One of Britain's biggest colleges faces a walkout by lecturers after its staff voted to take strike action against compulsory redundancies.
It is feared that 122 jobs will go at Bradford college.
Lecturers' union Natfhe says the cull has been imposed without adequate consultation by the college, which has 26,000 students.
The college is facing a financial crisis and needs to reduce its annual budget by pound;3 million.
Natfhe officials said 87 per cent of the lecturers who took part in a ballot voted to strike.
Members of Unison, the union which represents support staff, are also being asked to back action to prevent jobs being lost.
Andy Welsh, the college's director of corporate services, said the college still hoped it could avoid strike action.
"We are working hard with lecturers to avoid industrial action if we can, so we have been engaged in a meaningful consultation process with them," he said.
"We want to avoid strike action. We do have staff costs that are higher than most other colleges."
Natfhe says the lecturers are being made to pay the price for the college's failure to control its business affairs and meet its obligations to the Learning and Skills Council.
But Mr Welsh said: "I don't think anything has gone wrong.
"It is just a case of bringing the college up to date so that its needs are met. It is not that anything has gone wrong in the past - we just need to be a different sort of organisation going forward in the future.
"There is a significant unmet demand for further education in Bradford, and we need to have the right structure in place to meet that demand. Our financial situation is only part of the picture.
Barry Lovejoy, head of colleges at Natfhe, said: "Bradford college has provided an education for generations of families. These proposals will threaten their futures. "Lecturers are angry - not only because 122 jobs will be lost but also because education in the city will suffer.
"Their anger has reverberated throughout the community."
Martyn Moss, Natfhe regional official for Yorkshire and Humberside, said:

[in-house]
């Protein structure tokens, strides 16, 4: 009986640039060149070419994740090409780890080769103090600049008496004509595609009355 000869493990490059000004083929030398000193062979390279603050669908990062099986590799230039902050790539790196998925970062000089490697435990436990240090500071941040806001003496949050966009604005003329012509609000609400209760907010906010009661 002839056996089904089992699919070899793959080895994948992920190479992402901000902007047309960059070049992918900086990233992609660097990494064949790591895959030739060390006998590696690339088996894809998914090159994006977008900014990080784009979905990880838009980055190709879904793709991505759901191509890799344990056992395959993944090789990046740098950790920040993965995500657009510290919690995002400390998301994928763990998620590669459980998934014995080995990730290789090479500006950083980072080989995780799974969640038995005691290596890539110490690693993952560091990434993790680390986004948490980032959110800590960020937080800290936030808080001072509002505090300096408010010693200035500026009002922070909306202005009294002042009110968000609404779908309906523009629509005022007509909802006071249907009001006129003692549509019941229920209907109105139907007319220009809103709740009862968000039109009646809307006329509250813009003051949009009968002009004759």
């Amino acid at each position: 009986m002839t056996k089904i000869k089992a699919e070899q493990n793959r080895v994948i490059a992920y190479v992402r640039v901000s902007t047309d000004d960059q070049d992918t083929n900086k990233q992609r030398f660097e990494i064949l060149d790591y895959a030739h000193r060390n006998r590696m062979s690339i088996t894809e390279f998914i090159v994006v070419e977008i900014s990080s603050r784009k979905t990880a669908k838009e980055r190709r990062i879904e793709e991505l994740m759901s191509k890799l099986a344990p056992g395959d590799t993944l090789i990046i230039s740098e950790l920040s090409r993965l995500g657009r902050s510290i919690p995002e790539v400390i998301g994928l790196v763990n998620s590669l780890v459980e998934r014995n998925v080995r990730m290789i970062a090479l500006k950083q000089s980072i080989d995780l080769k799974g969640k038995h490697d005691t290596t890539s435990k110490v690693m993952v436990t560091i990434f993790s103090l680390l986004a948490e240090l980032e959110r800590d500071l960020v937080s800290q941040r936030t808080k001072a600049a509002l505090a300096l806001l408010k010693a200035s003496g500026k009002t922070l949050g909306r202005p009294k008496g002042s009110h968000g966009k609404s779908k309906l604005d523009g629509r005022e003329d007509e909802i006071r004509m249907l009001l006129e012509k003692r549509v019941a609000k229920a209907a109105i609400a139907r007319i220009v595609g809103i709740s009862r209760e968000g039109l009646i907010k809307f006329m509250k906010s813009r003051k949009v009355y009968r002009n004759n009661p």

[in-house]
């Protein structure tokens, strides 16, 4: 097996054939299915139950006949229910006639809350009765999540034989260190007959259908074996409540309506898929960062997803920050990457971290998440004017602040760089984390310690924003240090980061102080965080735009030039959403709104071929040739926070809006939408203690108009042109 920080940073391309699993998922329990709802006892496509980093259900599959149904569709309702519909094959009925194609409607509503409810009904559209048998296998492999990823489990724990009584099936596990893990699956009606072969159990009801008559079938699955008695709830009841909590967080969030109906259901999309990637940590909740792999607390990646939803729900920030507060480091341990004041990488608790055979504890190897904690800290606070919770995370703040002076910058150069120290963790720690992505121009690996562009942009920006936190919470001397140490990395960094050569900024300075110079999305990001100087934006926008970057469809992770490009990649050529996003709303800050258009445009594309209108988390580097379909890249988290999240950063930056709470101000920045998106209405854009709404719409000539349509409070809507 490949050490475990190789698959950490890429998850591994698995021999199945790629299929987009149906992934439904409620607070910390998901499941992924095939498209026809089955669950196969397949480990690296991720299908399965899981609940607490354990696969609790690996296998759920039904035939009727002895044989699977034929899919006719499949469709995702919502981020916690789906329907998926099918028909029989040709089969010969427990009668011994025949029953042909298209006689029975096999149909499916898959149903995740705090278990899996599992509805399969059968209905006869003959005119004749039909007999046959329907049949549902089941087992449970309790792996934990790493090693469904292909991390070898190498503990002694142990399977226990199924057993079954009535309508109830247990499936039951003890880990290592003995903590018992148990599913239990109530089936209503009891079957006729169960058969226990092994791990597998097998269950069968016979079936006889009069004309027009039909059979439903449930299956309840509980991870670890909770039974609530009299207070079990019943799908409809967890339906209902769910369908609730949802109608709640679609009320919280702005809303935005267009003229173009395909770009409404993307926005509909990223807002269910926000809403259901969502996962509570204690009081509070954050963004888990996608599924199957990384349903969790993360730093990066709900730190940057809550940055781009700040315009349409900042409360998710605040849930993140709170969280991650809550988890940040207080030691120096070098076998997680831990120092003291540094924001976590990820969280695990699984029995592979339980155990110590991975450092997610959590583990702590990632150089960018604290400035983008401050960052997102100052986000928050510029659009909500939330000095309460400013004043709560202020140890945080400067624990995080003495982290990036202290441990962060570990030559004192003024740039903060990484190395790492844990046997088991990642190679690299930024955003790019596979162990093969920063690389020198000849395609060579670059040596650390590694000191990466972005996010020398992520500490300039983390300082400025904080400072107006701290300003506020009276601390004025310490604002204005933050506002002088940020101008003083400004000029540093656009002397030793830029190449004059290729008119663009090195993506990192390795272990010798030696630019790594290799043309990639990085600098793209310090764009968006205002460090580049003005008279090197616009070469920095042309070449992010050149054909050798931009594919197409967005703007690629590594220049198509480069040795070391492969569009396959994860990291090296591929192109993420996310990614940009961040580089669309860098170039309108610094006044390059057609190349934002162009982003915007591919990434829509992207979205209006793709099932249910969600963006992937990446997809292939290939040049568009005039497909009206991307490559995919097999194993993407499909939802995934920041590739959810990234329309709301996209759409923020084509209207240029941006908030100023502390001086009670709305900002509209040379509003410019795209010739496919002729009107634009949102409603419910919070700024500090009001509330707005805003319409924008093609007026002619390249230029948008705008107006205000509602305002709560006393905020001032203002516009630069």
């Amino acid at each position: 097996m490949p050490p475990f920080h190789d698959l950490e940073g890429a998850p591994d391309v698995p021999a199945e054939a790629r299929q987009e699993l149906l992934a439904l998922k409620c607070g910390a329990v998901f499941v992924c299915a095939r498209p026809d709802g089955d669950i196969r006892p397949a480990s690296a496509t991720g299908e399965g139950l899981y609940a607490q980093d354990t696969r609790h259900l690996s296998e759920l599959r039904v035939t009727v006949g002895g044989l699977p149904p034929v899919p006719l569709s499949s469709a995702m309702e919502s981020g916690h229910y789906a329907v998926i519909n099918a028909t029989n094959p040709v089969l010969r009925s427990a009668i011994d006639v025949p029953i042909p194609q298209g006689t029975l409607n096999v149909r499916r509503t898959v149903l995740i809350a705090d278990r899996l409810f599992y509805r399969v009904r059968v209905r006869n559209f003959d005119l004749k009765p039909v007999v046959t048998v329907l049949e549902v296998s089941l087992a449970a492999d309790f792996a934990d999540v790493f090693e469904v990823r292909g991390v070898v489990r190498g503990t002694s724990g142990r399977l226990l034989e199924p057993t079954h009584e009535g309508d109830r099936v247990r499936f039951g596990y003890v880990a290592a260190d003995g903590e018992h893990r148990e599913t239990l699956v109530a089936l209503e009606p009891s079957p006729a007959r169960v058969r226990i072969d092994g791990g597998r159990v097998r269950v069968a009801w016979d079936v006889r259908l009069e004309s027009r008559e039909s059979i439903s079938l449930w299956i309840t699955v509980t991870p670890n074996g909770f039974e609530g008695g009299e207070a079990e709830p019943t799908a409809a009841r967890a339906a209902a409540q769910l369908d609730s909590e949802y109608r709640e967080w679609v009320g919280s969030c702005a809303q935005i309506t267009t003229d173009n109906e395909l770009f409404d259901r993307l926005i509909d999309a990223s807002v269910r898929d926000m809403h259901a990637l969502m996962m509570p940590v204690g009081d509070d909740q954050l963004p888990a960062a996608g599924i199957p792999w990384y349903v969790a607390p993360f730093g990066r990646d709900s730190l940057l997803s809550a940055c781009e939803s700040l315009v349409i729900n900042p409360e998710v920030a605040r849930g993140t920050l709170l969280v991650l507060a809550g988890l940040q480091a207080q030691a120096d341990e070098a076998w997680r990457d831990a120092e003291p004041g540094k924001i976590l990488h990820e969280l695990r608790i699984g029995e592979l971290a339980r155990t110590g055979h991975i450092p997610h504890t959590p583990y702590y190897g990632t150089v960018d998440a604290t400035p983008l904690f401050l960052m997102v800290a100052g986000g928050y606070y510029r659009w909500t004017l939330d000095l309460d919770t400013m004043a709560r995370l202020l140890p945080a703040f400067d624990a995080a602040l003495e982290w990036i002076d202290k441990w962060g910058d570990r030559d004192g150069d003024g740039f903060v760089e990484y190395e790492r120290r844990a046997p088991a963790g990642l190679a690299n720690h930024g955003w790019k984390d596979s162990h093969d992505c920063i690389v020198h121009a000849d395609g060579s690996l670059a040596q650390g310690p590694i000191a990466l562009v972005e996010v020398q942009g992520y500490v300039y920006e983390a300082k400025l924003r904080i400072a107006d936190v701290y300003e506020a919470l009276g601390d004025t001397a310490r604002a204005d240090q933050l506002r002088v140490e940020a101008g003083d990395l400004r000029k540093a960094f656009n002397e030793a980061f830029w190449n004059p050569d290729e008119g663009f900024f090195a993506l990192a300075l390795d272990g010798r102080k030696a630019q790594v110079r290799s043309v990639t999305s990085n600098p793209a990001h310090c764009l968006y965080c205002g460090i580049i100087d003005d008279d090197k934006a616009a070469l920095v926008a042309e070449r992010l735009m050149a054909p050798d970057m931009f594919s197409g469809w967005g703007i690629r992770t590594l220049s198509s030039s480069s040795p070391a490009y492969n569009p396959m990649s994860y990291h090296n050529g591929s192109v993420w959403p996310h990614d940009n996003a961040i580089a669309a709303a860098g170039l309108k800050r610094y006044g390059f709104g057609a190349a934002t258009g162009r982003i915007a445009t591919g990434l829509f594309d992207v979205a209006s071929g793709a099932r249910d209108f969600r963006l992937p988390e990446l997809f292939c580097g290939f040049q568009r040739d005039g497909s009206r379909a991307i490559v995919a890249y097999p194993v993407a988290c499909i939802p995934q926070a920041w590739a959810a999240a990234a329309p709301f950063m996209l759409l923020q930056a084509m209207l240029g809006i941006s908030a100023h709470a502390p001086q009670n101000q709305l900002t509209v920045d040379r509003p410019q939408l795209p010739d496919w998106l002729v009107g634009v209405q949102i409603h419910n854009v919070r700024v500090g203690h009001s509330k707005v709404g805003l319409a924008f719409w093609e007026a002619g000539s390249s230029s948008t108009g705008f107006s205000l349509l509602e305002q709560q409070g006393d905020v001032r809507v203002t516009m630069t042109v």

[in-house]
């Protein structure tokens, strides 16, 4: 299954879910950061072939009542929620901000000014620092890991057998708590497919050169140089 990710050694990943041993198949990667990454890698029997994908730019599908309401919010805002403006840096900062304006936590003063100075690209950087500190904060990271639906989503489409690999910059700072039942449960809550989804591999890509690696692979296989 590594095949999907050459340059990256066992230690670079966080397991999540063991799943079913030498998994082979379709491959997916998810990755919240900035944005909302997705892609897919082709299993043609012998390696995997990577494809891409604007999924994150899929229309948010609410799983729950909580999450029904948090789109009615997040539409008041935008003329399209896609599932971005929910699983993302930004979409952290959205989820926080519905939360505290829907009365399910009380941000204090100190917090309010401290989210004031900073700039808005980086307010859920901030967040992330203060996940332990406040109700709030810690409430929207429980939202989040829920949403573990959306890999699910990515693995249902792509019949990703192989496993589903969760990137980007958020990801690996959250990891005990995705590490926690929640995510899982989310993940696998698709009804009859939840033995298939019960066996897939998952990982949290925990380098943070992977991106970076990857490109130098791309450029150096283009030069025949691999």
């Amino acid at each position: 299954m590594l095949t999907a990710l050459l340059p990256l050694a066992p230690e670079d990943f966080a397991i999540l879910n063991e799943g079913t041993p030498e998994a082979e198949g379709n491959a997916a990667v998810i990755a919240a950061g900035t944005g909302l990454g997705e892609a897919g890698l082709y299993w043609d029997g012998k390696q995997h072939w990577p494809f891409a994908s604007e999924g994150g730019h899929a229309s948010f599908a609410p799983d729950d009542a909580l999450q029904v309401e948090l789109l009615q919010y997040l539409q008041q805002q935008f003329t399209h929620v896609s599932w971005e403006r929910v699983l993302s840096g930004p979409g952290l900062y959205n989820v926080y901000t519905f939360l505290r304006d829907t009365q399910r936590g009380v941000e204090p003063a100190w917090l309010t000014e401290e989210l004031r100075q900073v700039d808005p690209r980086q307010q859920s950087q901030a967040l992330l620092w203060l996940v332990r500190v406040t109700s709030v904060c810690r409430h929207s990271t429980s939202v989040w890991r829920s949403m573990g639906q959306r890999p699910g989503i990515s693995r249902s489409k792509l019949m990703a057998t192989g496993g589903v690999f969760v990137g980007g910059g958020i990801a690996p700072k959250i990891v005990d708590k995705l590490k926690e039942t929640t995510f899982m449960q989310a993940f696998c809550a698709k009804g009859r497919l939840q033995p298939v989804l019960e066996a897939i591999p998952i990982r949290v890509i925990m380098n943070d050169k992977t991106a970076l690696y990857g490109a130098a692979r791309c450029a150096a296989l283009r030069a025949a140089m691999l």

"This vote confirms how angry our members are as well as their desire to defend their jobs and the quality of education for the people of Bradford.
"We now hope that we can discuss with the college a more sensible restructuring programme that does not involve compulsory redundancies."
David Brack, Bradford college's marketing manager, said the restructure was part of a financial plan to enable the college to generate a surplus of Pounds 1.5m by 2006-7.
He said the college has been operating with a deficit - the result of both a shortfall in funding due to not meeting student recruitment targets and offering staff higher pay than in other colleges.
He added: "College managers have taken into account benchmarking information on pay, examples of good practice in other colleges, potential areas for growth, market developments, quality of service delivery and learner expectations to inform the resulting restructure."
The college said it had announced its redundancy programme to bring it into line with the best national practice on staffing structures.
Michele Sutton, Bradford College's newly appointed principal, who took on the position last August, led a review of areas for growth and development in a bid to resolve the financial crisis.
She said: "The college needs to become more market-focused and able to respond to changes in demand.
"The restructure is required in order to provide improved service and value for money to the people of Bradford and the wider community. "We will provide a more exciting range of courses that meet the needs of local people and businesses."
Ms Sutton said that compulsory redundancies would be "the last resort".
Natfhe says there is a disproportionately high number of Asian lecturers among those likely to be made redundant, although the college, which is in one of Britain's most ethnically-mixed cities, vehemently denies being insensitive to race issues.
The college has already implemented a voluntary redundancy scheme. More than 40 staff have accepted pay-offs.